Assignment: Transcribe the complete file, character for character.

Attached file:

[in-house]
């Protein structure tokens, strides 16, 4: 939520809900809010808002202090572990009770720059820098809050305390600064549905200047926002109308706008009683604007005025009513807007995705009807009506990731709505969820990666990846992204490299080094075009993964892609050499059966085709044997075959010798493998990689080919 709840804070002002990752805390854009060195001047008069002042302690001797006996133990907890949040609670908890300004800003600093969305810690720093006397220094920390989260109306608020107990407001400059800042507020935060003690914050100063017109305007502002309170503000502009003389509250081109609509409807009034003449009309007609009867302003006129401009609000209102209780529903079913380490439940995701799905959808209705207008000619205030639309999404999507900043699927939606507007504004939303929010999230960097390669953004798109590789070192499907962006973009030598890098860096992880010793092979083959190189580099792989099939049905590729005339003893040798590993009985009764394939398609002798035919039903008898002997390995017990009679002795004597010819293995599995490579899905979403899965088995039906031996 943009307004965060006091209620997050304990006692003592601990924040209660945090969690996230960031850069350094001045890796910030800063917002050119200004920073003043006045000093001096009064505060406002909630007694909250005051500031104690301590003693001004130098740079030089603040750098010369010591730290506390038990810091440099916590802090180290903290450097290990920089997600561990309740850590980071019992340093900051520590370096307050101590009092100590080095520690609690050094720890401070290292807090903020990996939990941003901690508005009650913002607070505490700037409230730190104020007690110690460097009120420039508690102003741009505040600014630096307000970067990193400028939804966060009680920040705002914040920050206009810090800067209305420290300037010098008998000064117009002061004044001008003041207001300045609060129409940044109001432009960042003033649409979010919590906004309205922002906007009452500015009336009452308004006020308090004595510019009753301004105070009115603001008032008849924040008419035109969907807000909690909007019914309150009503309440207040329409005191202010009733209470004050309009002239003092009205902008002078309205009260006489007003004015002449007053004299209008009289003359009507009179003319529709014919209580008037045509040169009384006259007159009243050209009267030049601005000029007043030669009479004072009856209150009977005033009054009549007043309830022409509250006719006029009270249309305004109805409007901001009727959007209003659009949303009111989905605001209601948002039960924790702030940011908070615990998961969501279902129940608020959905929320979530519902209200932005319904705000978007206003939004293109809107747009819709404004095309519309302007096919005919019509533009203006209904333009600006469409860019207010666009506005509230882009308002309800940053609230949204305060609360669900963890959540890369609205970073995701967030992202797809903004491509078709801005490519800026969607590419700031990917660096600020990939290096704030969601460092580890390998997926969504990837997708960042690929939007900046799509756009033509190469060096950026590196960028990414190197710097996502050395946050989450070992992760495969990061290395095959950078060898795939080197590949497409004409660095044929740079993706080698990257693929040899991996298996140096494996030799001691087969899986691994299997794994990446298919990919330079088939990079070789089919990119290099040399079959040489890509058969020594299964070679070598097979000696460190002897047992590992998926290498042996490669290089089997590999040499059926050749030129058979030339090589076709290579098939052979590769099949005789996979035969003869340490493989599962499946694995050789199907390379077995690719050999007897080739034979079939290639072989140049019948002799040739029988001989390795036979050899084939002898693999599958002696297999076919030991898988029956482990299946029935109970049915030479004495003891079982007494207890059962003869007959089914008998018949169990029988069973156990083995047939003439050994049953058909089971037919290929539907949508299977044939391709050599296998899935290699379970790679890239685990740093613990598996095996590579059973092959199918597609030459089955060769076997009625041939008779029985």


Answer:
[in-house]
């Protein structure tokens, strides 16, 4: 939520809900809010808002202090572990009770720059820098809050305390600064549905200047926002109308706008009683604007005025009513807007995705009807009506990731709505969820990666990846992204490299080094075009993964892609050499059966085709044997075959010798493998990689080919 709840804070002002990752805390854009060195001047008069002042302690001797006996133990907890949040609670908890300004800003600093969305810690720093006397220094920390989260109306608020107990407001400059800042507020935060003690914050100063017109305007502002309170503000502009003389509250081109609509409807009034003449009309007609009867302003006129401009609000209102209780529903079913380490439940995701799905959808209705207008000619205030639309999404999507900043699927939606507007504004939303929010999230960097390669953004798109590789070192499907962006973009030598890098860096992880010793092979083959190189580099792989099939049905590729005339003893040798590993009985009764394939398609002798035919039903008898002997390995017990009679002795004597010819293995599995490579899905979403899965088995039906031996 943009307004965060006091209620997050304990006692003592601990924040209660945090969690996230960031850069350094001045890796910030800063917002050119200004920073003043006045000093001096009064505060406002909630007694909250005051500031104690301590003693001004130098740079030089603040750098010369010591730290506390038990810091440099916590802090180290903290450097290990920089997600561990309740850590980071019992340093900051520590370096307050101590009092100590080095520690609690050094720890401070290292807090903020990996939990941003901690508005009650913002607070505490700037409230730190104020007690110690460097009120420039508690102003741009505040600014630096307000970067990193400028939804966060009680920040705002914040920050206009810090800067209305420290300037010098008998000064117009002061004044001008003041207001300045609060129409940044109001432009960042003033649409979010919590906004309205922002906007009452500015009336009452308004006020308090004595510019009753301004105070009115603001008032008849924040008419035109969907807000909690909007019914309150009503309440207040329409005191202010009733209470004050309009002239003092009205902008002078309205009260006489007003004015002449007053004299209008009289003359009507009179003319529709014919209580008037045509040169009384006259007159009243050209009267030049601005000029007043030669009479004072009856209150009977005033009054009549007043309830022409509250006719006029009270249309305004109805409007901001009727959007209003659009949303009111989905605001209601948002039960924790702030940011908070615990998961969501279902129940608020959905929320979530519902209200932005319904705000978007206003939004293109809107747009819709404004095309519309302007096919005919019509533009203006209904333009600006469409860019207010666009506005509230882009308002309800940053609230949204305060609360669900963890959540890369609205970073995701967030992202797809903004491509078709801005490519800026969607590419700031990917660096600020990939290096704030969601460092580890390998997926969504990837997708960042690929939007900046799509756009033509190469060096950026590196960028990414190197710097996502050395946050989450070992992760495969990061290395095959950078060898795939080197590949497409004409660095044929740079993706080698990257693929040899991996298996140096494996030799001691087969899986691994299997794994990446298919990919330079088939990079070789089919990119290099040399079959040489890509058969020594299964070679070598097979000696460190002897047992590992998926290498042996490669290089089997590999040499059926050749030129058979030339090589076709290579098939052979590769099949005789996979035969003869340490493989599962499946694995050789199907390379077995690719050999007897080739034979079939290639072989140049019948002799040739029988001989390795036979050899084939002898693999599958002696297999076919030991898988029956482990299946029935109970049915030479004495003891079982007494207890059962003869007959089914008998018949169990029988069973156990083995047939003439050994049953058909089971037919290929539907949508299977044939391709050599296998899935290699379970790679890239685990740093613990598996095996590579059973092959199918597609030459089955060769076997009625041939008779029985």